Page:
Jay's Fishing Reports

Books by
Jay Walden
Can be purchased on Amazon or in our fly shop.

Jay's Fishing Report  

To our faithful fishing report readers, 

Here's a way to get your rainbow trout fix 'til you are able to hit the San Juan again-- available online only

Check each style out--there are a variety of colors, fabrics & sizes to enjoy.

Special thanks to designer & artist, Matt Zudweg 

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As a small aside and attempt at shameless self-promotion, there was an article featured  on Flyfisherman Magazine's website written by yours truly about the 60th anniversary of Abe's Fly Shop that can be accessed through the following link: Abe's Anniversary. Hope you can make it out this week. If you would like more information or would like to book a guided trip, give us a call at 505-632-2194.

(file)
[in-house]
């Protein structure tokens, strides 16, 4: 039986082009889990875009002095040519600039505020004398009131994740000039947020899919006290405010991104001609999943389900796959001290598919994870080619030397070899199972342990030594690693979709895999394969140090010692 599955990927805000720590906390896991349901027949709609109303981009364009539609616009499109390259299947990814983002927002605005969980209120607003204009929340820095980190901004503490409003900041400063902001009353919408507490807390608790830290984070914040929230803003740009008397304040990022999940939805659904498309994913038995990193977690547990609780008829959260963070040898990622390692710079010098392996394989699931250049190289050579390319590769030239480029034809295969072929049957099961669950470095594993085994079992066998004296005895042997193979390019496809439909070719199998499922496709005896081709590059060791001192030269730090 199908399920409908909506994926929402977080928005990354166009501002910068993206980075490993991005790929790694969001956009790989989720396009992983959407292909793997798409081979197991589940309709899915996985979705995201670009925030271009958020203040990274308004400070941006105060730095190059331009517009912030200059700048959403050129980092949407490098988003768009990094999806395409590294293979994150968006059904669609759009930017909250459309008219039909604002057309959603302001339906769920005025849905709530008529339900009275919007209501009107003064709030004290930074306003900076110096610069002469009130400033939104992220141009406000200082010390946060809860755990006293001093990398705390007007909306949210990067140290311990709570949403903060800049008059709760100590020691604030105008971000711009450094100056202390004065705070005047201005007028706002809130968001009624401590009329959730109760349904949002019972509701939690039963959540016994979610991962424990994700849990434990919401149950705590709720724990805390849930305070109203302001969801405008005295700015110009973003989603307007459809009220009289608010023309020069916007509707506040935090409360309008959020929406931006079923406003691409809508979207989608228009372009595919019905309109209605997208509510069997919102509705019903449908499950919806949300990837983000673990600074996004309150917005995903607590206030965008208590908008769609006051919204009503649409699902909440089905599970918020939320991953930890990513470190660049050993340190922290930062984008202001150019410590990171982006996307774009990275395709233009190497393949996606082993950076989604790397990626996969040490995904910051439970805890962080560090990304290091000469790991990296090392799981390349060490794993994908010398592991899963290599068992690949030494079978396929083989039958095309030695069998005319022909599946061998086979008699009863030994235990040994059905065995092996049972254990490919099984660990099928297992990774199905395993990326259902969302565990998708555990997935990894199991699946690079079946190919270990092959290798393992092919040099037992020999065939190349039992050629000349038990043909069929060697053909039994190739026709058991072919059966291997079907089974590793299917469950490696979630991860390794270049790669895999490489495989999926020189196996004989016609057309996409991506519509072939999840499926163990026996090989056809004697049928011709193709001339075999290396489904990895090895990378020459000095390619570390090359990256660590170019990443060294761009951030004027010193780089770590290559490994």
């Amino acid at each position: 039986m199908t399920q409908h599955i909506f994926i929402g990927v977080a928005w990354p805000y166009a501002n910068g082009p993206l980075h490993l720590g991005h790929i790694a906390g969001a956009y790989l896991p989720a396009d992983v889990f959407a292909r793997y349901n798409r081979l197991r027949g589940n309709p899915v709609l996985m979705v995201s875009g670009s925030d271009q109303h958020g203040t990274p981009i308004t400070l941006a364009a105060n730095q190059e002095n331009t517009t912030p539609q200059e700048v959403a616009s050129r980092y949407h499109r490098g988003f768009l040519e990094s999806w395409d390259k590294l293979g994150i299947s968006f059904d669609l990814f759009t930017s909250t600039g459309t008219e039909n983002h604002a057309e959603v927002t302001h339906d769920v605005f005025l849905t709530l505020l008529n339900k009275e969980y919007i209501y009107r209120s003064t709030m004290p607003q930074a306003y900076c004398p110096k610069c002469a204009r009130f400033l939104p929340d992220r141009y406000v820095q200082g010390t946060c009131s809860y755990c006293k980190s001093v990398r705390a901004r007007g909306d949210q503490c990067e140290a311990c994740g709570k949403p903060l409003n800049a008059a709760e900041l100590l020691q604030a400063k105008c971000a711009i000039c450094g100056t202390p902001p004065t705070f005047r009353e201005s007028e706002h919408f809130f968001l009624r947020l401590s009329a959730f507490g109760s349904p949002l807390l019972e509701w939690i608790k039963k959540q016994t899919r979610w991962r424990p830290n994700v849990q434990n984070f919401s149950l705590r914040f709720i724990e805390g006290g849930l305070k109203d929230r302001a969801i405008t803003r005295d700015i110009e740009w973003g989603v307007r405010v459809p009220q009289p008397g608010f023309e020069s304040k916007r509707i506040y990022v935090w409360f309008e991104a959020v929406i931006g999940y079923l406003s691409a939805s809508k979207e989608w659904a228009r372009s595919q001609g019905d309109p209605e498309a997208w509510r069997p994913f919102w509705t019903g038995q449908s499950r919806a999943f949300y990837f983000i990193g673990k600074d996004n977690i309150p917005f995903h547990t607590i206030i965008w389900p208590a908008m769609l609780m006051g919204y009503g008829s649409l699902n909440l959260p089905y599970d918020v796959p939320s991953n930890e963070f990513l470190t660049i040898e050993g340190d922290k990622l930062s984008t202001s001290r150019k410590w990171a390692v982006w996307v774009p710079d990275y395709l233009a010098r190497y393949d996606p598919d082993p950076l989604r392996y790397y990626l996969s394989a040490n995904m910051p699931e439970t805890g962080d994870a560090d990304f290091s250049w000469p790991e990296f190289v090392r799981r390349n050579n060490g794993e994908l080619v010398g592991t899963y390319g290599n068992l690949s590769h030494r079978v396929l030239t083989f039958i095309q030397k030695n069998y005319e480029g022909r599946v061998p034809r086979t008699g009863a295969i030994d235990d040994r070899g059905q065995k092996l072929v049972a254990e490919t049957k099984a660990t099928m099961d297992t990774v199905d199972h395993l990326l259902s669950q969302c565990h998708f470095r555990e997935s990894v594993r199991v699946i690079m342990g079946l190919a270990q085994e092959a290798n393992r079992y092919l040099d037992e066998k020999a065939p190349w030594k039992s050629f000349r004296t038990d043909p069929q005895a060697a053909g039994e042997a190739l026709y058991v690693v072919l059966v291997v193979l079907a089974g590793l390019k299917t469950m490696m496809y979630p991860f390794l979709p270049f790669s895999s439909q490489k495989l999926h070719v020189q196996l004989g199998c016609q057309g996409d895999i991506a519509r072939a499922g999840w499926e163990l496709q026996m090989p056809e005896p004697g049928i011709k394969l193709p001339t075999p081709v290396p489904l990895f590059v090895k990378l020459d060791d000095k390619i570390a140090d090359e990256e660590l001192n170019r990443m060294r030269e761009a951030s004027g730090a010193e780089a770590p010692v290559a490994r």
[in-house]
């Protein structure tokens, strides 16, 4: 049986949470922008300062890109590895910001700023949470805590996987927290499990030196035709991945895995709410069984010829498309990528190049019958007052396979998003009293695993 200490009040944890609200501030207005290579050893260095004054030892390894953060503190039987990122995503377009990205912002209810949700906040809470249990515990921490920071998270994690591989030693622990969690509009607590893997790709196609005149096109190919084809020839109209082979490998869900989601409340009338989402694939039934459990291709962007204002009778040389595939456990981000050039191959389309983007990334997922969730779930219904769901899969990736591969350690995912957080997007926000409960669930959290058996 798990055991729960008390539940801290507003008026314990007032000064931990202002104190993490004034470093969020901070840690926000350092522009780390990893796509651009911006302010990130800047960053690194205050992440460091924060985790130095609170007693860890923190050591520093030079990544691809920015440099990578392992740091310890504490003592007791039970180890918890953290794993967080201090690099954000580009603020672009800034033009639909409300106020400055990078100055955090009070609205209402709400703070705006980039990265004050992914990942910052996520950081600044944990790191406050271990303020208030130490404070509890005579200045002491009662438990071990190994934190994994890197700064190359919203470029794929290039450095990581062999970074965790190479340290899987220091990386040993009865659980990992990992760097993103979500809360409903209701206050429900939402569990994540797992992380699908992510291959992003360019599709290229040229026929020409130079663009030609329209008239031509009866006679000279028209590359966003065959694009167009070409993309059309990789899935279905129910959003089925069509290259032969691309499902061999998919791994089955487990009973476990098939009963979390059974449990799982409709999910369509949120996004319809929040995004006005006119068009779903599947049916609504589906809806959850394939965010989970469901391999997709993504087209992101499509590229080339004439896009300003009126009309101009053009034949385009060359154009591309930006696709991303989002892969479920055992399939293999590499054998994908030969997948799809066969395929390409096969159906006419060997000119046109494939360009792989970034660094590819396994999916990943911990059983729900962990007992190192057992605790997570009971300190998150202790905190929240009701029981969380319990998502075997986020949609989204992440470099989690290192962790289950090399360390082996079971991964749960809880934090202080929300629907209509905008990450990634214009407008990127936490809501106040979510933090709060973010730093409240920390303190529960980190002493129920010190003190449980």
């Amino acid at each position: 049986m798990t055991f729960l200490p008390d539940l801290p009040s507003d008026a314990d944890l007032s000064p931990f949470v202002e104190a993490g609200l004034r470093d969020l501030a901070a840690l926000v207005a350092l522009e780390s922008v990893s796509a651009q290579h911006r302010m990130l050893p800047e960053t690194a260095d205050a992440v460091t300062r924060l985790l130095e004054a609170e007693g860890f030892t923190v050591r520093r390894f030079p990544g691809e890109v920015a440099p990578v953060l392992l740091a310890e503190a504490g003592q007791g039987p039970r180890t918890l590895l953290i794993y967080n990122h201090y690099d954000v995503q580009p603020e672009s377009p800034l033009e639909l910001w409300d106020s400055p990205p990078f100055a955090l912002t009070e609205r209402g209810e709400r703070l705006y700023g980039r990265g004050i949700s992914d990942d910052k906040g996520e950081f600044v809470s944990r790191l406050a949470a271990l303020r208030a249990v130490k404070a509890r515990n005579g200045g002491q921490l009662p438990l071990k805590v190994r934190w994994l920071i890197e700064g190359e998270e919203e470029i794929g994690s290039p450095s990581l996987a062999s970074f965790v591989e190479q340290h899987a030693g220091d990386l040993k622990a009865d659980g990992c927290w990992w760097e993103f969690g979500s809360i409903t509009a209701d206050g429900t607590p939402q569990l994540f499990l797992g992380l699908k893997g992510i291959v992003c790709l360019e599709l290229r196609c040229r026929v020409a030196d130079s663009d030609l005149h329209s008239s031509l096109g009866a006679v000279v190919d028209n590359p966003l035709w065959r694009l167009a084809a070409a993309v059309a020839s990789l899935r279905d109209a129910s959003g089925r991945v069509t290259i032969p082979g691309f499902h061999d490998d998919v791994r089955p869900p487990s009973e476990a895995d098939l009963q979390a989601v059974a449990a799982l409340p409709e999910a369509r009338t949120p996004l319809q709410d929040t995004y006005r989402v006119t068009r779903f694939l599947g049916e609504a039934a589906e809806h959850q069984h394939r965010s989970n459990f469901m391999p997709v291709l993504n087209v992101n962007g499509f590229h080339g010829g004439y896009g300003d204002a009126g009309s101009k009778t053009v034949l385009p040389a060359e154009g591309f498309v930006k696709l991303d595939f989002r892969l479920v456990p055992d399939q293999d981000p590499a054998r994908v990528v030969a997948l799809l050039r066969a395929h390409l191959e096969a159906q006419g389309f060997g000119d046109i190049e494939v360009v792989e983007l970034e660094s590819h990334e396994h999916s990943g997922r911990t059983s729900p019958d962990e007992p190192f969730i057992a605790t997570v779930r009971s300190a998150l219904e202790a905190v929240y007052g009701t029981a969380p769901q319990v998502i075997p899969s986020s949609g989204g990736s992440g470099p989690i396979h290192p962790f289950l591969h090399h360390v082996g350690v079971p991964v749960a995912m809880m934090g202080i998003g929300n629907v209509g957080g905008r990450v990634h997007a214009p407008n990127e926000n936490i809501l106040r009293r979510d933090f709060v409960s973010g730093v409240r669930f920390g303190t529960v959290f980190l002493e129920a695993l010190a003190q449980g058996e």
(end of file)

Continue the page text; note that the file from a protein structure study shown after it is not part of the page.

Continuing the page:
Abe's Fly Shop Turns 60 -

Watercolor by Tim Oliver                                          Photos Courtesy of Abe Chavez


Jay's Past Reports: